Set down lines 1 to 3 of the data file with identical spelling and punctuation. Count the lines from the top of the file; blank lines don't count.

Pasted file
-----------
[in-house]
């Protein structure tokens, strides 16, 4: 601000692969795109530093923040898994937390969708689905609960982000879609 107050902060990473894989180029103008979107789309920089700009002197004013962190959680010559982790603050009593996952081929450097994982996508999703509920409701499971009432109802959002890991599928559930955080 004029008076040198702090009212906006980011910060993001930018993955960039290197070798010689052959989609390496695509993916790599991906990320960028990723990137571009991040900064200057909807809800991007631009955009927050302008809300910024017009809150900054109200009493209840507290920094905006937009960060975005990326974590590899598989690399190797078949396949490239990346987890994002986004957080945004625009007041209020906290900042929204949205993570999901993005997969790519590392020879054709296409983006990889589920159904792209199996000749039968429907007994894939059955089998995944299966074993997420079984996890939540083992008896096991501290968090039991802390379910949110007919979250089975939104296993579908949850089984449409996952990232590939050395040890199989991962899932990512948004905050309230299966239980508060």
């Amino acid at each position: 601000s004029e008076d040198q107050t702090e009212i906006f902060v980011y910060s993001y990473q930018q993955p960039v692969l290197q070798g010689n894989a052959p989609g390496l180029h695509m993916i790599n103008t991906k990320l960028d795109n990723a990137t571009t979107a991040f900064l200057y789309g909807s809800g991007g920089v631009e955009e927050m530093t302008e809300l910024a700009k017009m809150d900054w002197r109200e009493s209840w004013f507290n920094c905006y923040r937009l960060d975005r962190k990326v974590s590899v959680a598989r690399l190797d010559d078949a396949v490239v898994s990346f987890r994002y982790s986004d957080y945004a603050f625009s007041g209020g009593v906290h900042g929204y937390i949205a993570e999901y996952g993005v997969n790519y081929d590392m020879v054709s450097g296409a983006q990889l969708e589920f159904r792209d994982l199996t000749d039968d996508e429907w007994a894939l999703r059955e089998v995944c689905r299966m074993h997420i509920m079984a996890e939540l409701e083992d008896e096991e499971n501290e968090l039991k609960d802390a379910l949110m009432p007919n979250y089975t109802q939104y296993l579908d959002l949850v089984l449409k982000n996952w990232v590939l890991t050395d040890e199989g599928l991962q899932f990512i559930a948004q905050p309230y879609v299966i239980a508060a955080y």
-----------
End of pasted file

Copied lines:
[in-house]
């Protein structure tokens, strides 16, 4: 601000692969795109530093923040898994937390969708689905609960982000879609 107050902060990473894989180029103008979107789309920089700009002197004013962190959680010559982790603050009593996952081929450097994982996508999703509920409701499971009432109802959002890991599928559930955080 004029008076040198702090009212906006980011910060993001930018993955960039290197070798010689052959989609390496695509993916790599991906990320960028990723990137571009991040900064200057909807809800991007631009955009927050302008809300910024017009809150900054109200009493209840507290920094905006937009960060975005990326974590590899598989690399190797078949396949490239990346987890994002986004957080945004625009007041209020906290900042929204949205993570999901993005997969790519590392020879054709296409983006990889589920159904792209199996000749039968429907007994894939059955089998995944299966074993997420079984996890939540083992008896096991501290968090039991802390379910949110007919979250089975939104296993579908949850089984449409996952990232590939050395040890199989991962899932990512948004905050309230299966239980508060």
């Amino acid at each position: 601000s004029e008076d040198q107050t702090e009212i906006f902060v980011y910060s993001y990473q930018q993955p960039v692969l290197q070798g010689n894989a052959p989609g390496l180029h695509m993916i790599n103008t991906k990320l960028d795109n990723a990137t571009t979107a991040f900064l200057y789309g909807s809800g991007g920089v631009e955009e927050m530093t302008e809300l910024a700009k017009m809150d900054w002197r109200e009493s209840w004013f507290n920094c905006y923040r937009l960060d975005r962190k990326v974590s590899v959680a598989r690399l190797d010559d078949a396949v490239v898994s990346f987890r994002y982790s986004d957080y945004a603050f625009s007041g209020g009593v906290h900042g929204y937390i949205a993570e999901y996952g993005v997969n790519y081929d590392m020879v054709s450097g296409a983006q990889l969708e589920f159904r792209d994982l199996t000749d039968d996508e429907w007994a894939l999703r059955e089998v995944c689905r299966m074993h997420i509920m079984a996890e939540l409701e083992d008896e096991e499971n501290e968090l039991k609960d802390a379910l949110m009432p007919n979250y089975t109802q939104y296993l579908d959002l949850v089984l449409k982000n996952w990232v590939l890991t050395d040890e199989g599928l991962q899932f990512i559930a948004q905050p309230y879609v299966i239980a508060a955080y």